Abl suppresses cell extrusion and intercalation during epithelium folding
Author(s)Jodoin, Jeanne; Martin, Adam C
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Tissue morphogenesis requires control over cell shape changes and rearrangements. In the Drosophila mesoderm, linked epithelial cells apically constrict, without cell extrusion or intercalation, to fold the epithelium into a tube that will then undergo epithelial-to-mesenchymal transition (EMT). Apical constriction drives tissue folding or cell extrusion in different contexts, but the mechanisms that dictate the specific outcomes are poorly understood. Using live imaging, we found that Abelson (Abl) tyrosine kinase depletion causes apically constricting cells to undergo aberrant basal cell extrusion and cell intercalation. abl depletion disrupted apical–basal polarity and adherens junction organization in mesoderm cells, suggesting that extruding cells undergo premature EMT. The polarity loss was associated with abnormal basolateral contractile actomyosin and Enabled (Ena) accumulation. Depletion of the Abl effector Enabled (Ena) in abl-depleted embryos suppressed the abl phenotype, consistent with cell extrusion resulting from misregulated ena. Our work provides new insight into how Abl loss and Ena misregulation promote cell extrusion and EMT.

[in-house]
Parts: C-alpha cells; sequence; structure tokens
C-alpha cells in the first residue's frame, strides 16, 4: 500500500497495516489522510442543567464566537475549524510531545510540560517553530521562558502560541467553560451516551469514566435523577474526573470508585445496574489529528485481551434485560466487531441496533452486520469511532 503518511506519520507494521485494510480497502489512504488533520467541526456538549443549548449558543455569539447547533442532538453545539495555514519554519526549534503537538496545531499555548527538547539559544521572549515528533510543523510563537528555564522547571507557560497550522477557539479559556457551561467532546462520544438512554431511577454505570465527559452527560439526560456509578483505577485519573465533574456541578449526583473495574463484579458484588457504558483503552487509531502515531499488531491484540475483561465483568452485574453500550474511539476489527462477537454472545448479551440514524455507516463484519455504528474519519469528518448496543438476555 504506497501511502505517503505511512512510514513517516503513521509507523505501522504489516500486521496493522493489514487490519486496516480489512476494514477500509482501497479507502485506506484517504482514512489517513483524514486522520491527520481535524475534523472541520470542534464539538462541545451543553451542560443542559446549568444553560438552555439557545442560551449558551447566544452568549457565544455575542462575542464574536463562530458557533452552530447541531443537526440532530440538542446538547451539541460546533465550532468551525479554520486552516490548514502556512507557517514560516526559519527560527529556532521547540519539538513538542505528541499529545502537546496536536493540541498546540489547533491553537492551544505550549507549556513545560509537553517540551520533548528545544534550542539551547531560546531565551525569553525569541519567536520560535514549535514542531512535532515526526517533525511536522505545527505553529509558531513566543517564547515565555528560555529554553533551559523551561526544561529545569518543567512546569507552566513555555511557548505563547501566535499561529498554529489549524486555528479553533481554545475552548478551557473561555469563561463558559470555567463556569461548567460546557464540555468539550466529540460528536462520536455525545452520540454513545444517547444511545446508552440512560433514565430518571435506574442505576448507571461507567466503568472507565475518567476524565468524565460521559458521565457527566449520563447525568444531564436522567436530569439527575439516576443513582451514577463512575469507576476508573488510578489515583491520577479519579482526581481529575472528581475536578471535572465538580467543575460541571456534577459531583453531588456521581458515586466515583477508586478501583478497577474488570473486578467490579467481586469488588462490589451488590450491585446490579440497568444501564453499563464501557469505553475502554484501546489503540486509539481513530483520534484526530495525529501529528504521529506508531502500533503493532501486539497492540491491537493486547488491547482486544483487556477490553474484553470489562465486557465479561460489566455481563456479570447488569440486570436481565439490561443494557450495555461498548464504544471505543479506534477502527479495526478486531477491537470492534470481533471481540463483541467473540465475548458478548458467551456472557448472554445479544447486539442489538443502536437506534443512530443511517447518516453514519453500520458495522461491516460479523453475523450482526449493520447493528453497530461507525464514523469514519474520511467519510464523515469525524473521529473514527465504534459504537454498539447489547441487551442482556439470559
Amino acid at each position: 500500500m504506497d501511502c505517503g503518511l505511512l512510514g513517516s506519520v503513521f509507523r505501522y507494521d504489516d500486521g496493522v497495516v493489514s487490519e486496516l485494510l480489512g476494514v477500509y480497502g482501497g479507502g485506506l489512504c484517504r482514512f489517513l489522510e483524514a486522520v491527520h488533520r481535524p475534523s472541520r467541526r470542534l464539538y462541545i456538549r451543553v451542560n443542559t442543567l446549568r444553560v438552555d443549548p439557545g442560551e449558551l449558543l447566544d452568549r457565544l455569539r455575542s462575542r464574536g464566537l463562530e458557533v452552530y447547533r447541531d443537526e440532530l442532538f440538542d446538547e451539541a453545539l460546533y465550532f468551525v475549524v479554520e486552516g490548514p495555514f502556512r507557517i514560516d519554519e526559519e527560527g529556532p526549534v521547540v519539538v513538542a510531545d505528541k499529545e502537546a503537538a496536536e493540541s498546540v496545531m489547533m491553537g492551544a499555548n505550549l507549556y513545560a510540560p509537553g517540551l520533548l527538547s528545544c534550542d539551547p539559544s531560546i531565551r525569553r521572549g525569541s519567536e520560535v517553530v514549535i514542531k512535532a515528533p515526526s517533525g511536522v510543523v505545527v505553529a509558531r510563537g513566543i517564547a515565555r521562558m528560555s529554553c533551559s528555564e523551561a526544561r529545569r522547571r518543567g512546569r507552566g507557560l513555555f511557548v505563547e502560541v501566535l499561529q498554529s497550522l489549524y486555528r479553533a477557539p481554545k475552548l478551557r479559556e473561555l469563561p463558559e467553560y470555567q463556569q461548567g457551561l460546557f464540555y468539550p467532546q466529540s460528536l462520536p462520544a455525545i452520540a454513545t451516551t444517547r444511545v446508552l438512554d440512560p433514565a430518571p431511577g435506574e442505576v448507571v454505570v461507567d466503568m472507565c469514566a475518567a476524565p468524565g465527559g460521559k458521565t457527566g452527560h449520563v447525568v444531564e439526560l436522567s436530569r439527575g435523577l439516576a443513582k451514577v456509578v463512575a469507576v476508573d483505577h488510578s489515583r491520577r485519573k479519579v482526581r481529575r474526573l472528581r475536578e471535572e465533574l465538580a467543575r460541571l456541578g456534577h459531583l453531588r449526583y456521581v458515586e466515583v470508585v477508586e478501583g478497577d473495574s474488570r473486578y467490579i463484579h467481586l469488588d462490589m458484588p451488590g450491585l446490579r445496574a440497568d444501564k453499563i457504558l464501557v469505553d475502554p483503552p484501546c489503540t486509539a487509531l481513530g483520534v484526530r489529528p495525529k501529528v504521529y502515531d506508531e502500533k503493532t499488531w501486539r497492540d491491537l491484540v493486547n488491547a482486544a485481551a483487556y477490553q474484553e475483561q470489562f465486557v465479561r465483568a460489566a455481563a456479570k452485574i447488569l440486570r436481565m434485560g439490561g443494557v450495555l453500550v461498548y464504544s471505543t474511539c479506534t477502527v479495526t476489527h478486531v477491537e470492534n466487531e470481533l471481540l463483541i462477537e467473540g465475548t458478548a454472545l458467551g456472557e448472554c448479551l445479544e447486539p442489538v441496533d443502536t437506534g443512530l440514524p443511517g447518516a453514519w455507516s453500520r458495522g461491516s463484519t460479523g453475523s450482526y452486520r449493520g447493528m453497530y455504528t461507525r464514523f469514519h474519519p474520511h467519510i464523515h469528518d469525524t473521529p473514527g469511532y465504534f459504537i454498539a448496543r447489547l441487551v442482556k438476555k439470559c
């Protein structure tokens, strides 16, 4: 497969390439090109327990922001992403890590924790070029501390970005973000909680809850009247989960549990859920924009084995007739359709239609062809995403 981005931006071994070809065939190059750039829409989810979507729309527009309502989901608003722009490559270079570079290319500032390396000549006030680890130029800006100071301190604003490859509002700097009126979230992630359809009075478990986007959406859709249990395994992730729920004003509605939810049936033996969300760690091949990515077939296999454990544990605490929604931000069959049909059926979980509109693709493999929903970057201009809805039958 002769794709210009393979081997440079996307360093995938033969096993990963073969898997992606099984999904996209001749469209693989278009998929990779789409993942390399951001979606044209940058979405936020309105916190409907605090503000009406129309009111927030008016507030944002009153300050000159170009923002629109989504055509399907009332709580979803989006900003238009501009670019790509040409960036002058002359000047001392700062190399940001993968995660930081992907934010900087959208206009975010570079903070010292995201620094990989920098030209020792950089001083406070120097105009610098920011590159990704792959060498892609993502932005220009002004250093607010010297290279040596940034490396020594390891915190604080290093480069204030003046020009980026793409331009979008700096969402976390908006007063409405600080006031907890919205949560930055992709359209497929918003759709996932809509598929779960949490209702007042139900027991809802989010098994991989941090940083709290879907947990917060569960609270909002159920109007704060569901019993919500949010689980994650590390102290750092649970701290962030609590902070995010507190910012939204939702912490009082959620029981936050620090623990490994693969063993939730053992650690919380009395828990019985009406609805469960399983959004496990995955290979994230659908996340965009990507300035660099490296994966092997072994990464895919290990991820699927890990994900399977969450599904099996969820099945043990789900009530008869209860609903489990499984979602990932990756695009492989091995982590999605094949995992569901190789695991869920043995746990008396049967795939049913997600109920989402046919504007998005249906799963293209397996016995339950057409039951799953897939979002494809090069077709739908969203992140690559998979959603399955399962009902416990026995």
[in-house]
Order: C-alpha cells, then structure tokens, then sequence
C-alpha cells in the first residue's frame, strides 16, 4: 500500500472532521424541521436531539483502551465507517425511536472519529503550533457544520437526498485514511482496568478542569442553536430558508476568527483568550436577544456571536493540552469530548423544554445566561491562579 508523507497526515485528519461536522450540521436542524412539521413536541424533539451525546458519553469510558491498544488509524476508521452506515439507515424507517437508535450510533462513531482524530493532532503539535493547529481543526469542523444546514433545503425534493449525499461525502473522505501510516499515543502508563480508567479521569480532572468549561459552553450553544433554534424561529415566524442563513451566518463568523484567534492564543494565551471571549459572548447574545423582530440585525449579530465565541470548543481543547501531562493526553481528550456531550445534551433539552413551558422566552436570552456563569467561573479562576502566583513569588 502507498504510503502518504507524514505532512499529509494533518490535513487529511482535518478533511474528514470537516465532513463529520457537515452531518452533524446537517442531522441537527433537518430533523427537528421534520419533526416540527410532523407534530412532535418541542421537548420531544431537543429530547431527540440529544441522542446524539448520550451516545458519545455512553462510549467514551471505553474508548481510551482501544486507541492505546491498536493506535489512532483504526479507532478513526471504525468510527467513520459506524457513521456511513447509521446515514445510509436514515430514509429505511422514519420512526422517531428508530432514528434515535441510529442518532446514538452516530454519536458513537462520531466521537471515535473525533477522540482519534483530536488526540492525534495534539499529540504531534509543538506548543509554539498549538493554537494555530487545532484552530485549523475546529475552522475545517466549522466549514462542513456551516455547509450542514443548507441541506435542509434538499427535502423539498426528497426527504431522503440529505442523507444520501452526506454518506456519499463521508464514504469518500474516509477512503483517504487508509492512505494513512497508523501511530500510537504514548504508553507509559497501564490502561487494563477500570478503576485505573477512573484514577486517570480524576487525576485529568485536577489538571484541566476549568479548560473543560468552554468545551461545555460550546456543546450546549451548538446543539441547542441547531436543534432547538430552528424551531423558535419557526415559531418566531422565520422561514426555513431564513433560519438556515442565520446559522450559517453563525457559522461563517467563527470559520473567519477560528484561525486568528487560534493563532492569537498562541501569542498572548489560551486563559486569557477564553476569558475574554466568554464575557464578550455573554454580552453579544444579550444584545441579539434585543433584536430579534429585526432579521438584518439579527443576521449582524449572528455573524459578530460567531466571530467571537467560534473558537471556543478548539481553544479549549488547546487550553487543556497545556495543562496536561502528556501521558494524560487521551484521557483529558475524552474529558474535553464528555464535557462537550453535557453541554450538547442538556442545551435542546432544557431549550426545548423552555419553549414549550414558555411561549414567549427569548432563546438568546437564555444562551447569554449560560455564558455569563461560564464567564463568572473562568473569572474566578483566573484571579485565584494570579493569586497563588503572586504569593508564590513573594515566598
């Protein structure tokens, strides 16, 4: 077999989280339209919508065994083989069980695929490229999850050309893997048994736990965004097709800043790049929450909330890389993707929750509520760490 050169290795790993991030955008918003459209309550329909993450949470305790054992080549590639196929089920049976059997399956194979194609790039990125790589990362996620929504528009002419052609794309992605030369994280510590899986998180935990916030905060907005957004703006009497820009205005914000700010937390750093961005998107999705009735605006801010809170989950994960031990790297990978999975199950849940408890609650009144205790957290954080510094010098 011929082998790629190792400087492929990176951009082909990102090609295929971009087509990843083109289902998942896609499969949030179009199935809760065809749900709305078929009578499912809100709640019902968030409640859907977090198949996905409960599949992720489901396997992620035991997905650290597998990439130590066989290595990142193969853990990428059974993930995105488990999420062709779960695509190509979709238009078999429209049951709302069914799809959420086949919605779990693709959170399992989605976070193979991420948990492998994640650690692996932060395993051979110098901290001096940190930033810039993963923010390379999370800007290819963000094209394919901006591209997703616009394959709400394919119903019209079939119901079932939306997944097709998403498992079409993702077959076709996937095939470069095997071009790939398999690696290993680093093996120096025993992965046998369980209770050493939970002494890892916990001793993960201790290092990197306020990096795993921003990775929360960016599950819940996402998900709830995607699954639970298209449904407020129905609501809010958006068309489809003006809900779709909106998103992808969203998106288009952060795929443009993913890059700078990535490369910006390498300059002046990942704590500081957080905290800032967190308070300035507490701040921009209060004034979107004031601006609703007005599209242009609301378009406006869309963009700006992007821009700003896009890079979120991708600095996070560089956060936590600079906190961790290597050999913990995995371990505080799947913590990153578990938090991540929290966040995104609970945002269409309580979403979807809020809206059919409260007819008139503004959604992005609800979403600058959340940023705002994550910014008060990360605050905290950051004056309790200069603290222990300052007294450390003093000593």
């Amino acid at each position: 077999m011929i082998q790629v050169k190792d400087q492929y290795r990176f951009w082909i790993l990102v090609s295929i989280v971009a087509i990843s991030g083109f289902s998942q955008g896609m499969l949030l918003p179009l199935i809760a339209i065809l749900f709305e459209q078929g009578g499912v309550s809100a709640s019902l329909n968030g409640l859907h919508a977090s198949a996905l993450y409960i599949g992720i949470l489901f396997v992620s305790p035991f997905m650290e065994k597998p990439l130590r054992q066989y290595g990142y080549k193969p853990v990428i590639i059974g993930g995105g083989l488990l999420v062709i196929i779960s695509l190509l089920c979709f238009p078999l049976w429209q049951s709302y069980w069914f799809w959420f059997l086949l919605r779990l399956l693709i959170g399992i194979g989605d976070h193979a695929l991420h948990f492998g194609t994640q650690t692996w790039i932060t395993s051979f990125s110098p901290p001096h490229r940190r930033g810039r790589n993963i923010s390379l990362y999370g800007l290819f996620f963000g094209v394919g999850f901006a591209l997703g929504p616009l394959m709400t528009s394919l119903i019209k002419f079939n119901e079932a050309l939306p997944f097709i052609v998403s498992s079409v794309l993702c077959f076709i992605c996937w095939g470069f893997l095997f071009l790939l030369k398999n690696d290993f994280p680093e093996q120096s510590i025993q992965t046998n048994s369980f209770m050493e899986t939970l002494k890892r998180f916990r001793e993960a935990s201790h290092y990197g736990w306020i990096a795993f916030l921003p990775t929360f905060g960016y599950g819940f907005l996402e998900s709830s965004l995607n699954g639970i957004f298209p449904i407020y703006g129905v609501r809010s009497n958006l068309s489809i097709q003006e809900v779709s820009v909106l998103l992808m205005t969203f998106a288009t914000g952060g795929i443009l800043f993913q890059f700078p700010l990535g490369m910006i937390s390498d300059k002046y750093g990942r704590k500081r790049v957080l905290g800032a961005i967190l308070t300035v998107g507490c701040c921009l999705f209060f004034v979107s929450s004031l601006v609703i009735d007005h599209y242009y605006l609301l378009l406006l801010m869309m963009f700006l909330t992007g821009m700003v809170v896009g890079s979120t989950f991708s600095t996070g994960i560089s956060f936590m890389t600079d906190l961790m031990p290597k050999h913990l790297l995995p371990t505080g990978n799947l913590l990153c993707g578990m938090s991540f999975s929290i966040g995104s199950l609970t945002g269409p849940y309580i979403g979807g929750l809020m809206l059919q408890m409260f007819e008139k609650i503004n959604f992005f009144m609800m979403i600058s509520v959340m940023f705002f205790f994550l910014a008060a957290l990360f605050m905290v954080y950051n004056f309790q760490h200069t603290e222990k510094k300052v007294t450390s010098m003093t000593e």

DepartmentMassachusetts Institute of Technology. Department of Biology
Molecular Biology of the Cell
American Society for Cell Biology
Jodoin, J. N., and A. C. Martin. “Abl Suppresses Cell Extrusion and Intercalation during Epithelium Folding.” Molecular Biology of the Cell 27.18 (2016): 2822–2832.
Final published version